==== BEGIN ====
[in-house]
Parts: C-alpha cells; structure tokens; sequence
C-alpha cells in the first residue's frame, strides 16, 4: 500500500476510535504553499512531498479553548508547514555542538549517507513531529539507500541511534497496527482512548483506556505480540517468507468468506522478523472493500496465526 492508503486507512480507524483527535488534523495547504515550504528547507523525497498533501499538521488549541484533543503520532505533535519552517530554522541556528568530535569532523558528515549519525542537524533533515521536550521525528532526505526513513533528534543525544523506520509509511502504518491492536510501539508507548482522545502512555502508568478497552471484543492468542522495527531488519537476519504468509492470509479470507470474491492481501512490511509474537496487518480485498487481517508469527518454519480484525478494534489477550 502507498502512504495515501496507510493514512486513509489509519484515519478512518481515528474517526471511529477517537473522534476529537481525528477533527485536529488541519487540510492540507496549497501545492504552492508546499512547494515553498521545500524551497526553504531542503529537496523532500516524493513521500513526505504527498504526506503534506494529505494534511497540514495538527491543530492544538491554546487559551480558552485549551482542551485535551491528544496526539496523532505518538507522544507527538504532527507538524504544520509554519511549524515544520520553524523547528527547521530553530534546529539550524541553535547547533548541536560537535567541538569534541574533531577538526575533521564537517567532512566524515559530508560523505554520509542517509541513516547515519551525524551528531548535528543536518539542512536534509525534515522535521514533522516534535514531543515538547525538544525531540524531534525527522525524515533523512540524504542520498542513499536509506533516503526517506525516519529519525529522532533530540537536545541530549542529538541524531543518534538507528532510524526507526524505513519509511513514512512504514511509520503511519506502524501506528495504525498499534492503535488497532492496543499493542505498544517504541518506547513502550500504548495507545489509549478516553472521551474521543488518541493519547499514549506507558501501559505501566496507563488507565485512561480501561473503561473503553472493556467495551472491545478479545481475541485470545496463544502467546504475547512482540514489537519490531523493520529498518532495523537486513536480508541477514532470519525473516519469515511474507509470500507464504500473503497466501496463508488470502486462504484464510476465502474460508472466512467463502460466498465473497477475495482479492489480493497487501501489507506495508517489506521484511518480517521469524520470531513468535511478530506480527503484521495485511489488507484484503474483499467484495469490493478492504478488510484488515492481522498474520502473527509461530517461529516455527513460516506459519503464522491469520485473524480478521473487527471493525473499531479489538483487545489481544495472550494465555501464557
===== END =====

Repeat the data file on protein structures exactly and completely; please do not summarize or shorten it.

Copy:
[in-house]
Parts: C-alpha cells; structure tokens; sequence
C-alpha cells in the first residue's frame, strides 16, 4: 500500500476510535504553499512531498479553548508547514555542538549517507513531529539507500541511534497496527482512548483506556505480540517468507468468506522478523472493500496465526 492508503486507512480507524483527535488534523495547504515550504528547507523525497498533501499538521488549541484533543503520532505533535519552517530554522541556528568530535569532523558528515549519525542537524533533515521536550521525528532526505526513513533528534543525544523506520509509511502504518491492536510501539508507548482522545502512555502508568478497552471484543492468542522495527531488519537476519504468509492470509479470507470474491492481501512490511509474537496487518480485498487481517508469527518454519480484525478494534489477550 502507498502512504495515501496507510493514512486513509489509519484515519478512518481515528474517526471511529477517537473522534476529537481525528477533527485536529488541519487540510492540507496549497501545492504552492508546499512547494515553498521545500524551497526553504531542503529537496523532500516524493513521500513526505504527498504526506503534506494529505494534511497540514495538527491543530492544538491554546487559551480558552485549551482542551485535551491528544496526539496523532505518538507522544507527538504532527507538524504544520509554519511549524515544520520553524523547528527547521530553530534546529539550524541553535547547533548541536560537535567541538569534541574533531577538526575533521564537517567532512566524515559530508560523505554520509542517509541513516547515519551525524551528531548535528543536518539542512536534509525534515522535521514533522516534535514531543515538547525538544525531540524531534525527522525524515533523512540524504542520498542513499536509506533516503526517506525516519529519525529522532533530540537536545541530549542529538541524531543518534538507528532510524526507526524505513519509511513514512512504514511509520503511519506502524501506528495504525498499534492503535488497532492496543499493542505498544517504541518506547513502550500504548495507545489509549478516553472521551474521543488518541493519547499514549506507558501501559505501566496507563488507565485512561480501561473503561473503553472493556467495551472491545478479545481475541485470545496463544502467546504475547512482540514489537519490531523493520529498518532495523537486513536480508541477514532470519525473516519469515511474507509470500507464504500473503497466501496463508488470502486462504484464510476465502474460508472466512467463502460466498465473497477475495482479492489480493497487501501489507506495508517489506521484511518480517521469524520470531513468535511478530506480527503484521495485511489488507484484503474483499467484495469490493478492504478488510484488515492481522498474520502473527509461530517461529516455527513460516506459519503464522491469520485473524480478521473487527471493525473499531479489538483487545489481544495472550494465555501464557